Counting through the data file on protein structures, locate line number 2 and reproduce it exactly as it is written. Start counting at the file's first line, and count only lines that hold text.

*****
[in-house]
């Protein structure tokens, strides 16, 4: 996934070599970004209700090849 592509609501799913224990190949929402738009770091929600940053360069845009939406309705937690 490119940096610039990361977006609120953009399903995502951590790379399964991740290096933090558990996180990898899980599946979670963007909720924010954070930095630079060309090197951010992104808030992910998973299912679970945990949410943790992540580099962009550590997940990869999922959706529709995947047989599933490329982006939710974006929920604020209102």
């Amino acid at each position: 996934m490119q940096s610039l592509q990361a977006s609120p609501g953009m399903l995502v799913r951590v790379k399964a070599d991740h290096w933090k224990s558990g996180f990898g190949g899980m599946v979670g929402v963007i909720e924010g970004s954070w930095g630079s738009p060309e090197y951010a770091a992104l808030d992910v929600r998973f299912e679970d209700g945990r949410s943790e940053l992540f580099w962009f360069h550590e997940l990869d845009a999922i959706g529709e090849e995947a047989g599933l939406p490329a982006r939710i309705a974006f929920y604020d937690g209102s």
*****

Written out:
């Protein structure tokens, strides 16, 4: 996934070599970004209700090849 592509609501799913224990190949929402738009770091929600940053360069845009939406309705937690 490119940096610039990361977006609120953009399903995502951590790379399964991740290096933090558990996180990898899980599946979670963007909720924010954070930095630079060309090197951010992104808030992910998973299912679970945990949410943790992540580099962009550590997940990869999922959706529709995947047989599933490329982006939710974006929920604020209102």